Paper is formidable medium in university exhibit

by Amy Kingsley

Paper is, in many ways, the most fundamental visual art surface. Blank sheets of office paper and the newsprint pages of coloring books provide the first artistic outlets for burgeoning creative minds, and artists of all ages often work out ideas in paper’s two dimensions before committing them to canvas, sculpture or installation.

All of which begins to explain the variety found in the Weatherspoon Art Museum’s 39th installment of the biennial Art on Paper exhibition. But the 100-plus works by 86 artists from around the world are by no means elementary or preliminary. The works included in the exhibit, culled from emerging and established artists most of whom live in the United States and Canada, demonstrate the vitality of paper-based art as well as its diversity.

The works range in size from Violet Hopkins’ “New Face in Hell,” a pencil and paper depiction of an atomic explosion smaller than a standard postcard, to Ed Pien’s wonderful “Encircling,” a two-dimensional sculpture of children traipsing in jungle vines carved from thick Japanese paper. Pien carved out the negative space in his life-size work in which a few kids peer from behind hundreds of intertwined branches.

Curators situated “Encircling” next to another large-scale piece, a Conté crayon drawing on butcher paper by Houston artist Robert Pruitt. Pruitt chose as his subject the cult figure Lil’ Joe Washington, an indigent musician from that city’s 3rd Ward whom the artist fancifully drapes in African garb. The organic hues of butcher paper and grayscale Conté, alongside the subject’s towering benevolent presence, conspire to give the piece an oddly devotional quality. Pruitt’s Washington, robed as he is and leaning on his six-string, resembles a religious figure memorialized on butcher paper.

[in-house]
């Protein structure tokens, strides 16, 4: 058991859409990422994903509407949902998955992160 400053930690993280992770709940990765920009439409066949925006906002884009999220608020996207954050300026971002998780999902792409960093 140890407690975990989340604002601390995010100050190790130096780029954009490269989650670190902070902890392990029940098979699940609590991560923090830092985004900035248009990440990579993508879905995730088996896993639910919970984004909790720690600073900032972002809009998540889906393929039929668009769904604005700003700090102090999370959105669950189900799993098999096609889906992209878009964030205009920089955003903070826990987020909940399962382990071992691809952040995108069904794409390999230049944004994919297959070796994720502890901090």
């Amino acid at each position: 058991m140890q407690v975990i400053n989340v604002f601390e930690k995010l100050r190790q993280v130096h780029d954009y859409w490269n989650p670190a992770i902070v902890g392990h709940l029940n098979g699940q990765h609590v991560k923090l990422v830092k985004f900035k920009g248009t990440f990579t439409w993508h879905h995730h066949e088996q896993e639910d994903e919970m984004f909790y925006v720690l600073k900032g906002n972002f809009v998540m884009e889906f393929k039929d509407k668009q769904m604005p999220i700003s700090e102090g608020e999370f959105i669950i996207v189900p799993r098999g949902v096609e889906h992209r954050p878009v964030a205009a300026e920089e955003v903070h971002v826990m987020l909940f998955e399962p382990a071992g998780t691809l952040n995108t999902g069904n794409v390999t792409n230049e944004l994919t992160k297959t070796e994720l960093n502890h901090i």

Some of the pieces in the exhibit were installed specifically for the show. Uruguayan artist Marco Maggi, at the request of curator of exhibition Xandra Eden, installed a piece titled “Hotbed.” He stacked several reams of standard printer paper on a grid system, and then carved texture into each of the top pages. The result approximates a bird’s eye view of an industrialized downtown. When the show comes down, the Weatherspoon staff will recycle “Hotbed” into house copy machines.

Maggi’s other piece, “Kitchen Notes,” although included in the general paper art rubric, couldn’t be much more different than “Hotbed.” The artist pressed tiny, detailed patterns into standard aluminum foil; the result looks like a dollhouse version of the intricate pressed tin ceiling tiles common in Greensboro’s oldest buildings.

Another installation exclusive to Art on Paper comes courtesy of the Virginia Beach artist collective Dearraindrop. “Free the Pets” occupies one corner of the spacious upstairs gallery from floor to ceiling. It’s a playful collage of neon pictures accompanied by a pair of 3-D glasses. Do not overlook the accompanying eyewear; they fundamentally alter the viewing experience.

The Dearraindrop collective is notable in the exhibition for fielding some of its youngest artists; several were born in the 1980s. The show features artists from several generations; some of their birthdates date back to the early part of the last century. Some of the artists hail from close to home – North Carolina is well-represented in the exhibit – but the intent is to survey national trends in paper art, Eden says.

The biennial, which the Weatherspoon has hosted for almost half a century, is one of the most anticipated art events in the region. Eden spent more than a year surveying the work of established artists, sifting through younger artists’ submissions and gathering work from UNCG faculty members. The result is an exhaustive and inspiring journey through the world of paper art.

Several of the pieces from this year’s exhibit will join hundreds of others in the Dillard Collection, named in honor of the paper industry family that funded and inspired this biennial. The show will hang in the main gallery until Jan. 21.

To comment on this story, e-mail Amy Kingsley at